empirical strategy for the identification of the impact(s) of interventions, thus excluding studies based on beneficiary satisfaction and participation self-evaluation. The systematic review suggests that Latin American and Caribbean (LAC) countries have experienced a large increase in the number of IE studies conducted in the last decade, and the time trend in our sample of countries is similar to that one in the rest of LAC. Peru has been very productive and is clearly a leader in the first sample while Mexico leads the second group. In both areas, about 70% of the studies were produced after 2005. In terms of thematic focus, social protection programs make up for the largest share of the evaluated programs, 24% of the studies in our area of focus and 29% in the rest of LAC. This is partially due to the fact that most of the countries in the region have implemented a cash transfer program, but also to the example of the Mexican Progresa- Oportunidades program that benefitted from a rigorous impactevaluation strategy. In addition, accessibility to IE databases led to a multiplicity of studies per program. In both our area of study and the rest of LAC, programs in the fields of education and entrepreneurship (including microfinance) were also assessed through rigorous IE studies. On the other hand, agricultural and rural development programs are more important in our area of focus, while urban development programs are more prevalent in the rest of LAC, which is likely a reflection of the difference in relative importance of rural and urban poverty in the two groups of countries.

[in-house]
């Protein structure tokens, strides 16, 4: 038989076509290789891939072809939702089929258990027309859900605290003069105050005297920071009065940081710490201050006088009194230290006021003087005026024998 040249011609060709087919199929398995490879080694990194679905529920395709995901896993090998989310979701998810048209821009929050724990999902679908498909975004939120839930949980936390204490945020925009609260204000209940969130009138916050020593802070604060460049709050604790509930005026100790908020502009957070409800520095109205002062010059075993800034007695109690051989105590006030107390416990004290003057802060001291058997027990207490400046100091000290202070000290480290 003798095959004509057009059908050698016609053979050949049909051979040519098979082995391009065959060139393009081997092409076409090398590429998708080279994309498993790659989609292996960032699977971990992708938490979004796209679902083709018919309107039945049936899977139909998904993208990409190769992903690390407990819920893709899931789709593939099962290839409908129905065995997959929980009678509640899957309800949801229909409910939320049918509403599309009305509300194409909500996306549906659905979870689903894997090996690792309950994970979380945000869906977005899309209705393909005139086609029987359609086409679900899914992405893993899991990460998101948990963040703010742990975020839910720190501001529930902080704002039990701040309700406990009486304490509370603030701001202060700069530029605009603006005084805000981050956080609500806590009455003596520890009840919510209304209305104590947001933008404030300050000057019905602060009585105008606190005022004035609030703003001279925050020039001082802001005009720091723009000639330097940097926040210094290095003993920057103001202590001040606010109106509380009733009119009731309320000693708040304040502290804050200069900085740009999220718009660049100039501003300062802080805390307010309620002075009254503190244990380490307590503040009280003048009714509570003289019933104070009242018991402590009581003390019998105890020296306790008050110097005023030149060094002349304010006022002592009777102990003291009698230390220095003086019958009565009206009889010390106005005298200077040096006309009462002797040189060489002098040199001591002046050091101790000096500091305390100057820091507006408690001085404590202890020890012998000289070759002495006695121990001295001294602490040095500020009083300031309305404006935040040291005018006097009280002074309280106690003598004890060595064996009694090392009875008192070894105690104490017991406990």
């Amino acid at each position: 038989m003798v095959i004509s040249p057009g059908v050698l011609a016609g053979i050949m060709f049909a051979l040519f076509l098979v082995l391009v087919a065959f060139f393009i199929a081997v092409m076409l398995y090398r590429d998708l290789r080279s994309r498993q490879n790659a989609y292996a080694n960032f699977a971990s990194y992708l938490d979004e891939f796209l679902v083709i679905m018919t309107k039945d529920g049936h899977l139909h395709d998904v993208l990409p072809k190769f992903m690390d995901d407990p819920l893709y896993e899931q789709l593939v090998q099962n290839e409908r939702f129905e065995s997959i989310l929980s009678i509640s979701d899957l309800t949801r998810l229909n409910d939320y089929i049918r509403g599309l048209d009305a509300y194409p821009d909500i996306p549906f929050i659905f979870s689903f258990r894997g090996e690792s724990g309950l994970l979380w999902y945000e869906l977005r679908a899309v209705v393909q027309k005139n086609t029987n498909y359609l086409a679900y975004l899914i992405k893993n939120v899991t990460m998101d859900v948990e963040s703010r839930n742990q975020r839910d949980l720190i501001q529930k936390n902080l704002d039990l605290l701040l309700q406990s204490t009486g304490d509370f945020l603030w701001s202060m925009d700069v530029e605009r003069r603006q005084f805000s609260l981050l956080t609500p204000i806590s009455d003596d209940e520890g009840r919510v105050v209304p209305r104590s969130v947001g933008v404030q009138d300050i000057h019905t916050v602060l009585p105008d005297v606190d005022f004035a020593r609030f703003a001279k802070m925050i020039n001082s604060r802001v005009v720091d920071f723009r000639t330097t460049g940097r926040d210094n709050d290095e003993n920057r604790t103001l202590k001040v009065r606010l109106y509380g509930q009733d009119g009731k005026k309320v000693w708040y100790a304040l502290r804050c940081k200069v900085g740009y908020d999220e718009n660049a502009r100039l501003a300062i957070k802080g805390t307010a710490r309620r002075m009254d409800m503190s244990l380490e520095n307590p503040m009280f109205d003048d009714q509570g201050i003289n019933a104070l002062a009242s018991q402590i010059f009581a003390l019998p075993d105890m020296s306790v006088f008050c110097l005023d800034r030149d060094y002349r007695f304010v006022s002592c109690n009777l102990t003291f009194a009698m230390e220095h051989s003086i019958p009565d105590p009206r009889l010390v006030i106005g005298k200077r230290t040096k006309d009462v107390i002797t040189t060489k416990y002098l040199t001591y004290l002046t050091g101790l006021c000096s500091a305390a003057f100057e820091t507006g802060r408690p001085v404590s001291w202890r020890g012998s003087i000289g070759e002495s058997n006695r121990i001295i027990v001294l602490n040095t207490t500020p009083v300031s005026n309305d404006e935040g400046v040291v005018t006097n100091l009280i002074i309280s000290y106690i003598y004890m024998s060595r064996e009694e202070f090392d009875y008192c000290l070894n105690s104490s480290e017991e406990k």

Abstract: Rural poverty, a widespread problem for the Paraguayan government over the last decade –as well as for other economies in the region-, led to the implementation, in 2016 and 2017, of the “Sembrando Oportunidades Familia por Familia” pilot program, an initiative based on the graduation approach to reduce the incidence of extreme poverty in rural areas. Evaluating the intervention results is essential to understand the effectiveness of this approach in reducing poverty in the Paraguayan context, where the government is in charge of its implementation. For this evaluation, an instrumental-variable impactevaluation and a results evaluation were conducted, showing significant positive changes in the treated households’ productive capacity and savings behavior as well in their perception of wellbeing. These results are useful for the design of a program that can help to effectively overcome extreme poverty in this and other developing countries. This exercise is part of the set of evaluations carried out by the Platform for Evaluation and Learning of the Graduation Program in Latin America (www.plataformagraduacionla.info).